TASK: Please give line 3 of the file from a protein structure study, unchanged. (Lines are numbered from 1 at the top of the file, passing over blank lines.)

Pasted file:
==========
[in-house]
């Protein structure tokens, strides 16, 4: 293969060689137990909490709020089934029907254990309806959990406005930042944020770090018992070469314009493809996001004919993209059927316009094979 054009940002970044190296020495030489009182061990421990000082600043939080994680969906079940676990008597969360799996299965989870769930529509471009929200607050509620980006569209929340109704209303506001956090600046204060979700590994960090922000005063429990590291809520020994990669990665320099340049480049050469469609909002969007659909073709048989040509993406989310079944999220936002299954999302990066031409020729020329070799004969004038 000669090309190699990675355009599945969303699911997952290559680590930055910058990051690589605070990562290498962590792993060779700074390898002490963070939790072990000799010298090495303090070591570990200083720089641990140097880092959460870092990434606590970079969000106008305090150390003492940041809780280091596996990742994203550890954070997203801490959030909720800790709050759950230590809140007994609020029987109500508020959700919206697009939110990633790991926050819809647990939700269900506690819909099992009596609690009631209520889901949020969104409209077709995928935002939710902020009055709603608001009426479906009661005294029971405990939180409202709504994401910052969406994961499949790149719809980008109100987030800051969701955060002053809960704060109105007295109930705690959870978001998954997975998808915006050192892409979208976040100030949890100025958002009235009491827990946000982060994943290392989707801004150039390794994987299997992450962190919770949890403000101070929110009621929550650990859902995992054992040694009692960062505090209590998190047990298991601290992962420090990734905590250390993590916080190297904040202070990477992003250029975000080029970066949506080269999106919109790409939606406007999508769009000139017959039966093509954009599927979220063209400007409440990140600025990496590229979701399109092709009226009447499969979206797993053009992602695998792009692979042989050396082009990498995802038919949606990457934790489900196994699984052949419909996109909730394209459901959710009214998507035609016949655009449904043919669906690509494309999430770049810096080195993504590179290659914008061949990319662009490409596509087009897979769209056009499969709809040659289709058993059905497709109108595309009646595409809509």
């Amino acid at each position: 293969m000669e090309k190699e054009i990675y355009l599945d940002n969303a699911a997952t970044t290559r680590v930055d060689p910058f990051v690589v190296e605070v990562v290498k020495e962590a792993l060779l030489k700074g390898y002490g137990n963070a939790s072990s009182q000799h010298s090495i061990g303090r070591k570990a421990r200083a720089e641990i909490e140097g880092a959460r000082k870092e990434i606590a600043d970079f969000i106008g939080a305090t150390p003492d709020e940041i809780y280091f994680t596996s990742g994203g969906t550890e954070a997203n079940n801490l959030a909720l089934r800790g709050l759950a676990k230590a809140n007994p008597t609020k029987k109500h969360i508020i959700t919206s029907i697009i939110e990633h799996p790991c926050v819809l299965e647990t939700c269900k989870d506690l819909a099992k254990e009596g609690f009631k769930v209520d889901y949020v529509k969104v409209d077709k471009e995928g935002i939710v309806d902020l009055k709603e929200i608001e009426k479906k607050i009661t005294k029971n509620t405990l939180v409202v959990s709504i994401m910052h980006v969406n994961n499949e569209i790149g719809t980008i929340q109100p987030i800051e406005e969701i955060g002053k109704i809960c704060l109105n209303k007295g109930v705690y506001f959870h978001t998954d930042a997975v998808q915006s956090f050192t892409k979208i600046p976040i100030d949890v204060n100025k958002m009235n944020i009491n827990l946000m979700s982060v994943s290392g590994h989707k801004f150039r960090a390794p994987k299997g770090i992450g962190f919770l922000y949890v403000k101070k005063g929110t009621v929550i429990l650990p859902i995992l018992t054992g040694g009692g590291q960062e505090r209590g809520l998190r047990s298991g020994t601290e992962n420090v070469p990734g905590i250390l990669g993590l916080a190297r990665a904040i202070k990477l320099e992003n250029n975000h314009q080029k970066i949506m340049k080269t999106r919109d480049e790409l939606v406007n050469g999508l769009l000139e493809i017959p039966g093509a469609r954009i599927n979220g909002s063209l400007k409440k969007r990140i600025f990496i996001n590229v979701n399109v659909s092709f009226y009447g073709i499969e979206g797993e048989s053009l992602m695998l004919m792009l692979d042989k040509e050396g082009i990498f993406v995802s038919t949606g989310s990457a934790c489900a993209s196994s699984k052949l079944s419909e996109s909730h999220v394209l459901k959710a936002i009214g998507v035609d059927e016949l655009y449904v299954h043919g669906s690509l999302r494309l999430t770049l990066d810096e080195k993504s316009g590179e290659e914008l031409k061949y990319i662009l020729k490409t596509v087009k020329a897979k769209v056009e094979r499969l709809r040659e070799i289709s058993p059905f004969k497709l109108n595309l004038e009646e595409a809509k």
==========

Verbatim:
């Amino acid at each position: 293969m000669e090309k190699e054009i990675y355009l599945d940002n969303a699911a997952t970044t290559r680590v930055d060689p910058f990051v690589v190296e605070v990562v290498k020495e962590a792993l060779l030489k700074g390898y002490g137990n963070a939790s072990s009182q000799h010298s090495i061990g303090r070591k570990a421990r200083a720089e641990i909490e140097g880092a959460r000082k870092e990434i606590a600043d970079f969000i106008g939080a305090t150390p003492d709020e940041i809780y280091f994680t596996s990742g994203g969906t550890e954070a997203n079940n801490l959030a909720l089934r800790g709050l759950a676990k230590a809140n007994p008597t609020k029987k109500h969360i508020i959700t919206s029907i697009i939110e990633h799996p790991c926050v819809l299965e647990t939700c269900k989870d506690l819909a099992k254990e009596g609690f009631k769930v209520d889901y949020v529509k969104v409209d077709k471009e995928g935002i939710v309806d902020l009055k709603e929200i608001e009426k479906k607050i009661t005294k029971n509620t405990l939180v409202v959990s709504i994401m910052h980006v969406n994961n499949e569209i790149g719809t980008i929340q109100p987030i800051e406005e969701i955060g002053k109704i809960c704060l109105n209303k007295g109930v705690y506001f959870h978001t998954d930042a997975v998808q915006s956090f050192t892409k979208i600046p976040i100030d949890v204060n100025k958002m009235n944020i009491n827990l946000m979700s982060v994943s290392g590994h989707k801004f150039r960090a390794p994987k299997g770090i992450g962190f919770l922000y949890v403000k101070k005063g929110t009621v929550i429990l650990p859902i995992l018992t054992g040694g009692g590291q960062e505090r209590g809520l998190r047990s298991g020994t601290e992962n420090v070469p990734g905590i250390l990669g993590l916080a190297r990665a904040i202070k990477l320099e992003n250029n975000h314009q080029k970066i949506m340049k080269t999106r919109d480049e790409l939606v406007n050469g999508l769009l000139e493809i017959p039966g093509a469609r954009i599927n979220g909002s063209l400007k409440k969007r990140i600025f990496i996001n590229v979701n399109v659909s092709f009226y009447g073709i499969e979206g797993e048989s053009l992602m695998l004919m792009l692979d042989k040509e050396g082009i990498f993406v995802s038919t949606g989310s990457a934790c489900a993209s196994s699984k052949l079944s419909e996109s909730h999220v394209l459901k959710a936002i009214g998507v035609d059927e016949l655009y449904v299954h043919g669906s690509l999302r494309l999430t770049l990066d810096e080195k993504s316009g590179e290659e914008l031409k061949y990319i662009l020729k490409t596509v087009k020329a897979k769209v056009e094979r499969l709809r040659e070799i289709s058993p059905f004969k497709l109108n595309l004038e009646e595409a809509k």